Grayson Cliff

Sarah Sault and Margaret O’Brien

Sophomore Grayson Cliff finished the final fold of his award winning origami masterpiece in March of last year, and is practicing and preparing to begin this year’s entry.

Cliff is the multiple time winner of the international origami competition called Origami by Children. Anyone under the age of 18 can submit designs from all over the world have a chance to compete and win. The organization chooses multiple winners, usually around 50, and those models go on display at the Natural History Museum in New York.

Cliff has submitted to Origami by Children for the past seven years, and has been one of the winners six times.

Cliff got started in origami when was in the third grade when he found an origami book in his school library that sparked his interest.

“I remembered that my mom bought me an origami kit from San Francisco years earlier, so I checked out the book from the library, and started to get into it,” Cliff said.

After this, origami became a very interesting activity for Cliff. As he became more immersed in origami, his skills grew, and he started challenging himself to harder designs.

Origami difficulty is judged based on how many folds there are. A basic model is considered around 10 to 20 folds, intermediate is around 30 to 50 folds, and usually contains some more advanced techniques. Cliff practices complex origami with some projects having up to 150 steps.

“There are levels beyond what I do, like super complex,” Cliff said. “I have tried to take on something like that, but it is a lot more challenging, and I haven’t finished anything.”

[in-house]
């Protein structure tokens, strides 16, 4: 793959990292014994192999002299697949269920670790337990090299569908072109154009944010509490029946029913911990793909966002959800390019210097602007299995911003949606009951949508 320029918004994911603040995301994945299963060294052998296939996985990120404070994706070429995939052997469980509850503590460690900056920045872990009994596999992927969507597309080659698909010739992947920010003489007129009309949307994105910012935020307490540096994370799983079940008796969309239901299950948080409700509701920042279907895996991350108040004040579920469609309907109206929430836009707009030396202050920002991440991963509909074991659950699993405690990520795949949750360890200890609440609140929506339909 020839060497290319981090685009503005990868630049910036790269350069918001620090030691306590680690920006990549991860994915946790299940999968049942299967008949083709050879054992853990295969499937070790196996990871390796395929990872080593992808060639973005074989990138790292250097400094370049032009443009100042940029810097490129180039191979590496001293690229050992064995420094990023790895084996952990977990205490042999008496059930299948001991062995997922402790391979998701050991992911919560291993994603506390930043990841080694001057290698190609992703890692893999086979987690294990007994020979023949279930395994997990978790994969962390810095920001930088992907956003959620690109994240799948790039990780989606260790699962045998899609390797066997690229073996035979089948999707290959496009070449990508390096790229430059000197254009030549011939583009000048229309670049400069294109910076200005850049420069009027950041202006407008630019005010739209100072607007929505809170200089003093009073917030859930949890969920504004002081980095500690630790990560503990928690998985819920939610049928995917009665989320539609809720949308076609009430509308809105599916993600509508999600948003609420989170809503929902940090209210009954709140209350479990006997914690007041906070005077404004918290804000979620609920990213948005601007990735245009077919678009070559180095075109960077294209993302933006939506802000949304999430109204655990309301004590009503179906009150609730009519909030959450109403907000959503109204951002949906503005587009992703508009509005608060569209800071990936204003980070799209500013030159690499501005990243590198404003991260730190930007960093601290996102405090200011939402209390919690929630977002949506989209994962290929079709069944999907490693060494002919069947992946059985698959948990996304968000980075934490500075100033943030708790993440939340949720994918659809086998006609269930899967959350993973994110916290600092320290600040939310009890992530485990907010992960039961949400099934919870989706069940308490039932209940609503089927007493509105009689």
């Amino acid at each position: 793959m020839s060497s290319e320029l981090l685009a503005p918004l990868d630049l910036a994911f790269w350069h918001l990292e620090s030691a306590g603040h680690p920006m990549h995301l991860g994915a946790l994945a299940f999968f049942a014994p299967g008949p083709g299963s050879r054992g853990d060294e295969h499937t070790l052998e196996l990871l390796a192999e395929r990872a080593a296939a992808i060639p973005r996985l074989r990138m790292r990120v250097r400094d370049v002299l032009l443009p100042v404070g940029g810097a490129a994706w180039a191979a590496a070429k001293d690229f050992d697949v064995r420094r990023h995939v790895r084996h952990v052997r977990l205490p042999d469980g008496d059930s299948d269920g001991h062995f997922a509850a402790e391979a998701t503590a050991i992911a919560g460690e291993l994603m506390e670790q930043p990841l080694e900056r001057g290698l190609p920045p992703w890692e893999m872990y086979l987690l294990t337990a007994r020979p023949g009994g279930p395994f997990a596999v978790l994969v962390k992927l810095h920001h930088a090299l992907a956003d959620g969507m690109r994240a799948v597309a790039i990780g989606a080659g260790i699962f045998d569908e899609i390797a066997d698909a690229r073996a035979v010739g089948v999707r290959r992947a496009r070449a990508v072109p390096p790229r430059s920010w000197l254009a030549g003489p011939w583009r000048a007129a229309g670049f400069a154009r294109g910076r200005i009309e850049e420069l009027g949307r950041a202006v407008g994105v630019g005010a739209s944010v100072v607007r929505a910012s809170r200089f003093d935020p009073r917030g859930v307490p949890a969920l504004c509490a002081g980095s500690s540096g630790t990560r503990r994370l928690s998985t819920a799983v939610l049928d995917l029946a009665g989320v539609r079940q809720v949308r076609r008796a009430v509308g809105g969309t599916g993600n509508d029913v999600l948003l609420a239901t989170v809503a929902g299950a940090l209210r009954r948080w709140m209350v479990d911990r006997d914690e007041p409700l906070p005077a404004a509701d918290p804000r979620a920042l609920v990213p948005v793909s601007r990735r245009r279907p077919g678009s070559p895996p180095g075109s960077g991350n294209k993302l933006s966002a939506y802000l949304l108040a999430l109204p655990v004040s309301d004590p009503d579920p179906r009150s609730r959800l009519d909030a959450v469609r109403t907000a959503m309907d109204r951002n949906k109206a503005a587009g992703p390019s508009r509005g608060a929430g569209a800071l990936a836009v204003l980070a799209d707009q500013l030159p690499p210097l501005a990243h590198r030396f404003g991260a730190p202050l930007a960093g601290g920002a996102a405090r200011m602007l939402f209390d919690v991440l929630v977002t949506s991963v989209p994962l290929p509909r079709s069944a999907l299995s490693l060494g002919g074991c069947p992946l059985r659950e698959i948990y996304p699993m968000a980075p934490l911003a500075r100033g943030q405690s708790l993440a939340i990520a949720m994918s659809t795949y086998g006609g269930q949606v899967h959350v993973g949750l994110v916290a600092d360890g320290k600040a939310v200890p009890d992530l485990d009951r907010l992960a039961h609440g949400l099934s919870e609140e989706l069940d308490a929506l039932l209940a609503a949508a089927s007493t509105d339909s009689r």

Taking into account buying paper, and cutting each piece, making competition-worthy origami can take anywhere from a week to a month.

“Actual fold time, not including folding the paper, all in one go can take several hours,” Cliff said.

Spending hours at a time on one project requires a lot of patients and self control. Especially in complex origami, some models require pre-creasing, which is the folding and unfolding of the paper to act as a guideline, on top of the 150 folds.

Despite his time consuming hobby, Cliff maintains good grades and has become used to balancing school work and origami.

“I tend to do it whenever I have free time as opposed to it taking place of school work,” Cliff said.

After doing it for so long, origami has almost become second nature to Cliff.

“I’ve memorized a lot of the less complex models,” said Cliff. “I can do them without any guide books now, but the ones I make for competitions I need instructional books for.”

Famous origamist Roman Diaz serves as a role-model for Cliff in terms of what kinds of origami he likes to make.

“I’m really into the fantastical characters like dragons and mermaids,” Cliff said. “Roman Diaz designs a lot of mythical creatures, and that’s that kind of stuff I’m into.”

His winning piece last year was a unicorn, originally designed by Diaz.

This year, the submission deadline is Mar. 31, and although Cliff hasn’t started his entry piece yet, he does hope to start planning, cutting and folding soon for his seventh win in eight years.

 

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